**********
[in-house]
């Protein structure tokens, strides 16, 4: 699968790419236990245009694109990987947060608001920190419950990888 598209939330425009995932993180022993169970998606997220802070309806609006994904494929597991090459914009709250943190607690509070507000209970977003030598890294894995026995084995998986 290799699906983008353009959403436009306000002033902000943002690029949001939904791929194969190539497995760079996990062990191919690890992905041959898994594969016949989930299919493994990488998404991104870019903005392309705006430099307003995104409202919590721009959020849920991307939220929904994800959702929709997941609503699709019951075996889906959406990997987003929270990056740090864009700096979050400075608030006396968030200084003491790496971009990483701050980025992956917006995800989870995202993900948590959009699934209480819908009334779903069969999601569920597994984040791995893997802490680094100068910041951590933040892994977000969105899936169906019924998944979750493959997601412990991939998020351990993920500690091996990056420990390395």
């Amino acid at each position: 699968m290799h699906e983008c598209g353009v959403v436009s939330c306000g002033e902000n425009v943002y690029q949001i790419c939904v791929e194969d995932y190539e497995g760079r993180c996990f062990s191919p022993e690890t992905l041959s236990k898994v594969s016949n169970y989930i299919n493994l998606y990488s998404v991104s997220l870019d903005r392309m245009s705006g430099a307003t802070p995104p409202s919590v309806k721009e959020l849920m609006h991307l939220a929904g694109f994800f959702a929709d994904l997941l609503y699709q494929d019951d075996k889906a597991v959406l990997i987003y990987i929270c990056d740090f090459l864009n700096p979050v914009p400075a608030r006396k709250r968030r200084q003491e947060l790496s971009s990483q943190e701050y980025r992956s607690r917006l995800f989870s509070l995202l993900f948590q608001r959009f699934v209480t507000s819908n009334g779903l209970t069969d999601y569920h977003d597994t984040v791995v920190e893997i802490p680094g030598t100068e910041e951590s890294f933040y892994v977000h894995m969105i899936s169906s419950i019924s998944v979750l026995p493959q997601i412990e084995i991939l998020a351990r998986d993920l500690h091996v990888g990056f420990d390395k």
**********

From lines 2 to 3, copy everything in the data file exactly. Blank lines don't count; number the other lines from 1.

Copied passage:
């Protein structure tokens, strides 16, 4: 699968790419236990245009694109990987947060608001920190419950990888 598209939330425009995932993180022993169970998606997220802070309806609006994904494929597991090459914009709250943190607690509070507000209970977003030598890294894995026995084995998986 290799699906983008353009959403436009306000002033902000943002690029949001939904791929194969190539497995760079996990062990191919690890992905041959898994594969016949989930299919493994990488998404991104870019903005392309705006430099307003995104409202919590721009959020849920991307939220929904994800959702929709997941609503699709019951075996889906959406990997987003929270990056740090864009700096979050400075608030006396968030200084003491790496971009990483701050980025992956917006995800989870995202993900948590959009699934209480819908009334779903069969999601569920597994984040791995893997802490680094100068910041951590933040892994977000969105899936169906019924998944979750493959997601412990991939998020351990993920500690091996990056420990390395």
């Amino acid at each position: 699968m290799h699906e983008c598209g353009v959403v436009s939330c306000g002033e902000n425009v943002y690029q949001i790419c939904v791929e194969d995932y190539e497995g760079r993180c996990f062990s191919p022993e690890t992905l041959s236990k898994v594969s016949n169970y989930i299919n493994l998606y990488s998404v991104s997220l870019d903005r392309m245009s705006g430099a307003t802070p995104p409202s919590v309806k721009e959020l849920m609006h991307l939220a929904g694109f994800f959702a929709d994904l997941l609503y699709q494929d019951d075996k889906a597991v959406l990997i987003y990987i929270c990056d740090f090459l864009n700096p979050v914009p400075a608030r006396k709250r968030r200084q003491e947060l790496s971009s990483q943190e701050y980025r992956s607690r917006l995800f989870s509070l995202l993900f948590q608001r959009f699934v209480t507000s819908n009334g779903l209970t069969d999601y569920h977003d597994t984040v791995v920190e893997i802490p680094g030598t100068e910041e951590s890294f933040y892994v977000h894995m969105i899936s169906s419950i019924s998944v979750l026995p493959q997601i412990e084995i991939l998020a351990r998986d993920l500690h091996v990888g990056f420990d390395k």